Kill cooling breakdowns
By Tharran Gaines
Like the engines they maintain, the cooling systems on today’s farm machinery have changed dramatically over the past few years. Even though modern larger diesel engines – often equipped with exhaust gas recirculation systems to help meet emissions standards – run hotter than engines of the past, electronic sensors and control systems automatically deregulate the unit when it begins to overheat. That certainly doesn’t diminish the need to properly maintain the cooling system, however.
One of the most obvious steps is to keep the radiator and any cooling units (air conditioner evaporator, hydraulic fluid cooling uni) positioned in front of it clear of dirt and debris. But don’t use water for this job unless everything is allowed to dry before you head to the field. To do otherwise could result in caking up cooling fins with mud and chaff. Instead, use compressed air to blow out the debris from the back side.
At least once a week (and more often when putting in long hours in the field), check coolant levels. Also, test coolant quality regularly as outlined in the machine’s service manual. While most antifreeze formulations contain approximately 95% ethylene glycol, the full solution also has water and an additive package designed to prevent rust, scale, and corrosion.
Products formulated for diesel engines contain nitrate or another type of additive to coat wet engine sleeves and protect to against cavitation and the resulting erosion. Other additives serve to protect copper, brass, and aluminum components and to buffer acids formed by the breakdown of glycol. These additives wear out or are depleted as the coolant ages.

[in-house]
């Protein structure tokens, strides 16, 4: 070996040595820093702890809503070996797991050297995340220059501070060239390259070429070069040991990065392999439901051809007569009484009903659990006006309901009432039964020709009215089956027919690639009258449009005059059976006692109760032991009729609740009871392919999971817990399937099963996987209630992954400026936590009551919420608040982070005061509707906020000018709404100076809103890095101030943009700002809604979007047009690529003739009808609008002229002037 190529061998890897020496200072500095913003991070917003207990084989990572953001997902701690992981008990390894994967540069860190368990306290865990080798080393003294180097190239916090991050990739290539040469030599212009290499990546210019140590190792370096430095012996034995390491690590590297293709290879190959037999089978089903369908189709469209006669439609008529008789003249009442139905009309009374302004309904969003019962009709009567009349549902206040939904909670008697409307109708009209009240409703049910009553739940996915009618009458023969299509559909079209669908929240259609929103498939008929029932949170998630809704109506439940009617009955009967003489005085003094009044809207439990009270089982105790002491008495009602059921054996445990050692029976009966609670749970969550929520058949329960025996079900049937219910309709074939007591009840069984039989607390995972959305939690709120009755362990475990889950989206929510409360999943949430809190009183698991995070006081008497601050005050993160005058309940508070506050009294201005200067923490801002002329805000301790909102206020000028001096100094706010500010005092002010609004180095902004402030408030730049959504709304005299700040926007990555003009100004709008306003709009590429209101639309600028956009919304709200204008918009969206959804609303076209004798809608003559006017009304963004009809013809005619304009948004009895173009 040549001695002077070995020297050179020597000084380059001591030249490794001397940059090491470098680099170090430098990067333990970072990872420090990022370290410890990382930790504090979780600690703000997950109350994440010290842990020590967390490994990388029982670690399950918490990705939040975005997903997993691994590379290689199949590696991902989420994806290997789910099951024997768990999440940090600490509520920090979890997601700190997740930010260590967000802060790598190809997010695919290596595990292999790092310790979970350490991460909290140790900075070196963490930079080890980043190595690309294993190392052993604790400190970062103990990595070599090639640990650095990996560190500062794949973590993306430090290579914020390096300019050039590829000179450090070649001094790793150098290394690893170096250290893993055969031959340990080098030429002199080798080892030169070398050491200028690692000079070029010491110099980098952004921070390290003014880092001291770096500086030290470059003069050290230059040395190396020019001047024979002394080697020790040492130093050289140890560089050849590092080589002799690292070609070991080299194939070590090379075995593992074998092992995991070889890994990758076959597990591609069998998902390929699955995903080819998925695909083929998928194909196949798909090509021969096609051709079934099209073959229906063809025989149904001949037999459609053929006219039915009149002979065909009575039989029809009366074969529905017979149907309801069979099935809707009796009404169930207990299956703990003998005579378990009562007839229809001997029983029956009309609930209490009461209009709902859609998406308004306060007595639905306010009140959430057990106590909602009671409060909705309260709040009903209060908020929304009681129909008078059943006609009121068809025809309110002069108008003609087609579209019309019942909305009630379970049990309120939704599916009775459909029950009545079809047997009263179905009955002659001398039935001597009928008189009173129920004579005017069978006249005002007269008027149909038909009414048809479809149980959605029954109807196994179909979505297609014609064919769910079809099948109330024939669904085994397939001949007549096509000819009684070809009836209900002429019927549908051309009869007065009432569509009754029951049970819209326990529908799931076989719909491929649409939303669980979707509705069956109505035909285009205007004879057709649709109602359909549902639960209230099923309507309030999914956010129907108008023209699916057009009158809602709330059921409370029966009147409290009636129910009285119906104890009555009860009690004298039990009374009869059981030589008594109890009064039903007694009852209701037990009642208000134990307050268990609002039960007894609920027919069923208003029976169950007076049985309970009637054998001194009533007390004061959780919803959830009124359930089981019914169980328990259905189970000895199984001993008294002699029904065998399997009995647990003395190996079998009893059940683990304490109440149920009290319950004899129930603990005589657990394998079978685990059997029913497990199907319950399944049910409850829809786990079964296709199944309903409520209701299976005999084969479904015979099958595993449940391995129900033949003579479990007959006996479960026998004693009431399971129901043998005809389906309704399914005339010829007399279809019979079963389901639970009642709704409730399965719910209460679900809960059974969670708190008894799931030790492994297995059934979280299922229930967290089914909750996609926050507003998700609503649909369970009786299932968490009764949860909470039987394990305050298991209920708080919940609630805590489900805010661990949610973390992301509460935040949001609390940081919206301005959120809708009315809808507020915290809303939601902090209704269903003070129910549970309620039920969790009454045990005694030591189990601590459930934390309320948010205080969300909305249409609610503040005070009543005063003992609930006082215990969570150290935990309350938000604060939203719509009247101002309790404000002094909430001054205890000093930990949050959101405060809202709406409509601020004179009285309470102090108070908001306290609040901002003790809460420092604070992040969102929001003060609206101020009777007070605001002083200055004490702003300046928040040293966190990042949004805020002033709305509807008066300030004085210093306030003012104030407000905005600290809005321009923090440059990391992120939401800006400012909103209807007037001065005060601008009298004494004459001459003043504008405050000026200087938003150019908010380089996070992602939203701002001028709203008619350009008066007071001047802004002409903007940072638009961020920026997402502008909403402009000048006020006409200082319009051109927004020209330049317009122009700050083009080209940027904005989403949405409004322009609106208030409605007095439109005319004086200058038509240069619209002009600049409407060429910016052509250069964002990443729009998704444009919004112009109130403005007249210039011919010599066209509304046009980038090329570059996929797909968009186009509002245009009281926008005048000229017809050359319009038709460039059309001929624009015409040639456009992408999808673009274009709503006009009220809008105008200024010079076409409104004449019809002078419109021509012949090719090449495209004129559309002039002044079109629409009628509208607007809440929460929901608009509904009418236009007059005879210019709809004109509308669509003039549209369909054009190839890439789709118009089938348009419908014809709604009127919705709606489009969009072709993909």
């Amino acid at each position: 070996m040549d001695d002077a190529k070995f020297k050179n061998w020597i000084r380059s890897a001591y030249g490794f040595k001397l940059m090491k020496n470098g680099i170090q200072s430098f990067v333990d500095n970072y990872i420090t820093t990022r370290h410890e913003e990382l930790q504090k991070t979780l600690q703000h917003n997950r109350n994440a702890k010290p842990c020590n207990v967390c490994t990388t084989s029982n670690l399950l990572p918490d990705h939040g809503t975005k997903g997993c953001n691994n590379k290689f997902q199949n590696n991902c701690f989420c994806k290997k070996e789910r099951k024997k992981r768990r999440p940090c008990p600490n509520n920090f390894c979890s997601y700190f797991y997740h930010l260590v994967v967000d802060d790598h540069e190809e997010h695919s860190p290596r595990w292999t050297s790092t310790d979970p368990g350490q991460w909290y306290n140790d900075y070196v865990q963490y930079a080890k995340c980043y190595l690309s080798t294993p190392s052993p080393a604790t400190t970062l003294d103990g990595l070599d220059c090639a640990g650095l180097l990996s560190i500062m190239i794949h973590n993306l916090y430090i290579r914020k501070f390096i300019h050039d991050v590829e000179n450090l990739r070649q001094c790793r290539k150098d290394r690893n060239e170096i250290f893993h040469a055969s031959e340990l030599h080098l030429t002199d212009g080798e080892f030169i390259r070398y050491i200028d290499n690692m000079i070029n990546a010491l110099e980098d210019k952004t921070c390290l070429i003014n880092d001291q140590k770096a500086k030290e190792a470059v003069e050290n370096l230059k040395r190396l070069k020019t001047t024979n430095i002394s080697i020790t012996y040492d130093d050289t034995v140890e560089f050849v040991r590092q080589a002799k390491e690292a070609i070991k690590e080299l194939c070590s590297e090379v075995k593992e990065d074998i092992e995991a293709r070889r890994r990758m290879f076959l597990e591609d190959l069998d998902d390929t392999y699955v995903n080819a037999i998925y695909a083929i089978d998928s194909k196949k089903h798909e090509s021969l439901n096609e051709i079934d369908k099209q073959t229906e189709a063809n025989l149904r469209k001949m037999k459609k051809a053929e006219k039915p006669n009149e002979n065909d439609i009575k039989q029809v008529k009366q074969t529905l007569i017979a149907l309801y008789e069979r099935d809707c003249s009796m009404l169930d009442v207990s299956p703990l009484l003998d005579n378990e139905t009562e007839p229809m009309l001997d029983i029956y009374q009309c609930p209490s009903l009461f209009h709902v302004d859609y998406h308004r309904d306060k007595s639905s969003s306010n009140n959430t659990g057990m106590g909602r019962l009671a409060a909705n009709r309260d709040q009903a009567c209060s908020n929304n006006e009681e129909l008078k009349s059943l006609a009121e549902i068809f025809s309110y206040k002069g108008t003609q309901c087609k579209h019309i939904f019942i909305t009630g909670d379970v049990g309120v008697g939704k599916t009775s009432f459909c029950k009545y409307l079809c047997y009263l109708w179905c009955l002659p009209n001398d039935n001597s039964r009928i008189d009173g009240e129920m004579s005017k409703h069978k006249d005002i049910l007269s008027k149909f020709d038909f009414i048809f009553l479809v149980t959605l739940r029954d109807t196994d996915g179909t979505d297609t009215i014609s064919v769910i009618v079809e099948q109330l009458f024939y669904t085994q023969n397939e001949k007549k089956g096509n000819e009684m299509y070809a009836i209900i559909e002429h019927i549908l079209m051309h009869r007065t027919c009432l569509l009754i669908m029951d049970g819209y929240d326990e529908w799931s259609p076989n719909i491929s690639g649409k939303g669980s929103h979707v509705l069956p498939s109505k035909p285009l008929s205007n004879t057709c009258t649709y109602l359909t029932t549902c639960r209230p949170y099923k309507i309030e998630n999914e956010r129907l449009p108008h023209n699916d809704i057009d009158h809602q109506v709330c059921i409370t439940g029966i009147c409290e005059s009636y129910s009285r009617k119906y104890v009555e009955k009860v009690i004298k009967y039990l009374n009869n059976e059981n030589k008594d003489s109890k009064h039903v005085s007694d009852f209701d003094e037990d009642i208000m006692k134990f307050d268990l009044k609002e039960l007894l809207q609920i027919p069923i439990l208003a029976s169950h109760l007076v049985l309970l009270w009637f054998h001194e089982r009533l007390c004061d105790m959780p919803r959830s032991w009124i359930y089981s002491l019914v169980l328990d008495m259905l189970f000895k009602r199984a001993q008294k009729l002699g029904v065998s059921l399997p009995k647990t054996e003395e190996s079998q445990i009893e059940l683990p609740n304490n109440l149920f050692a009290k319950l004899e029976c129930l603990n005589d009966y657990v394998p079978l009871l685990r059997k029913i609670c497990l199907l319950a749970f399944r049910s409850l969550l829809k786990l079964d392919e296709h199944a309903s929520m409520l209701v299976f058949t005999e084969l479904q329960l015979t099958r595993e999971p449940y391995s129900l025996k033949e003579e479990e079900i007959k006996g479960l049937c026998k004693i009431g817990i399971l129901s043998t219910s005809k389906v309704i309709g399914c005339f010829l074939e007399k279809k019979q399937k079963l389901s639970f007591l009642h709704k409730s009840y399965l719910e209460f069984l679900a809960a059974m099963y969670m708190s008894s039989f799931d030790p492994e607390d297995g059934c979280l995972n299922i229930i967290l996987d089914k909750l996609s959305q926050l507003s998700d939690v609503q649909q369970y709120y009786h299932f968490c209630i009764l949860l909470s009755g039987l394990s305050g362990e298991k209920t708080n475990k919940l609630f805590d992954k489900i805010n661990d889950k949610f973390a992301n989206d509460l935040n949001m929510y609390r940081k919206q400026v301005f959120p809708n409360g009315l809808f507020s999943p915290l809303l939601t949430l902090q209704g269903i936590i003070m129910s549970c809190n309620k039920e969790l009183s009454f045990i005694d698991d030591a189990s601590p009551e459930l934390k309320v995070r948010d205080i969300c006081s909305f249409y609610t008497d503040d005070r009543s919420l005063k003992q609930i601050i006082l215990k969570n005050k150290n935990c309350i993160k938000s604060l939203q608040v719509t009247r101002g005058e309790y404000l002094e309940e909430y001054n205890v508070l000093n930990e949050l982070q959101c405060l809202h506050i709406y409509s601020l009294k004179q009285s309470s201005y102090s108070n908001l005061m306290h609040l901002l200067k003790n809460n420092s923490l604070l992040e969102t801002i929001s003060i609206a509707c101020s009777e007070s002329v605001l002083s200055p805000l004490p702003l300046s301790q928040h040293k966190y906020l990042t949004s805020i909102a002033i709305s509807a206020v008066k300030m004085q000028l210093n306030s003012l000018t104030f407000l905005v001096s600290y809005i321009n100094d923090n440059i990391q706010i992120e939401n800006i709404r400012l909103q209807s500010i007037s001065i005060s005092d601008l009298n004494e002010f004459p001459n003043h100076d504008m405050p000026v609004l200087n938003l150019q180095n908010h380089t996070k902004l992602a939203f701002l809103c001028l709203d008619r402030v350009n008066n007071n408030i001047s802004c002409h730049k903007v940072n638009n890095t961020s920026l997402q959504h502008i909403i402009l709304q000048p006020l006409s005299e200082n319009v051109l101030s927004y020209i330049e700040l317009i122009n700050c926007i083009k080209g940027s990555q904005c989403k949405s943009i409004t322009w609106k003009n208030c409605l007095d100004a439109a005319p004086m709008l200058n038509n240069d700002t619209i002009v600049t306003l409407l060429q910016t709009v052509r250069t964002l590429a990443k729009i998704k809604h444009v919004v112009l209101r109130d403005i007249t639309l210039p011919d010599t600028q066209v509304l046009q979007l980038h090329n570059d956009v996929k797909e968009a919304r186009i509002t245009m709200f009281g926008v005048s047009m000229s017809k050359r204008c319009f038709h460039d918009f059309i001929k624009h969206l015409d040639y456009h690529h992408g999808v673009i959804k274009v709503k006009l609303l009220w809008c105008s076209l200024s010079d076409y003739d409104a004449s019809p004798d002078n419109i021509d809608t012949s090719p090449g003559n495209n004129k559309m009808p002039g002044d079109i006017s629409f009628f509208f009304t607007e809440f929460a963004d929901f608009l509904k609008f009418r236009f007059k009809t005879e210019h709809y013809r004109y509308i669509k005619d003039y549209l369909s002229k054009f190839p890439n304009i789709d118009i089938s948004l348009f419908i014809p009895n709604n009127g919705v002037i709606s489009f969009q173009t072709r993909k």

“Equipment owners have a couple options when it comes to evaluating the coolant quality,” says Randy Aronson, service manager at Dean Machinery, Chillicothe, Missouri. “A number of dealers can run a coolant analysis, which not only determines coolant condition, but also identifies any other problems that can show up in the cooling system.”
Most dealers sell paper test strips that can be used to home-test both the freeze level of the coolant and the condition of the coolant additive.
Always Go With The Original Fluid Package
If a system contains an extended-life coolant, you can generally renew it with a supplemental coolant additive (SCA) package. Just be sure the antifreeze type and additives are compatible. Some formulations have fundamentally different chemical compositions, particularly when you compare extended-life, organic-acid coolants with fully formulated coolants that were predominant 15 to 20 years ago. So it’s best to match what is already in the system or to pick an antifreeze type for complete replacement and stick with it.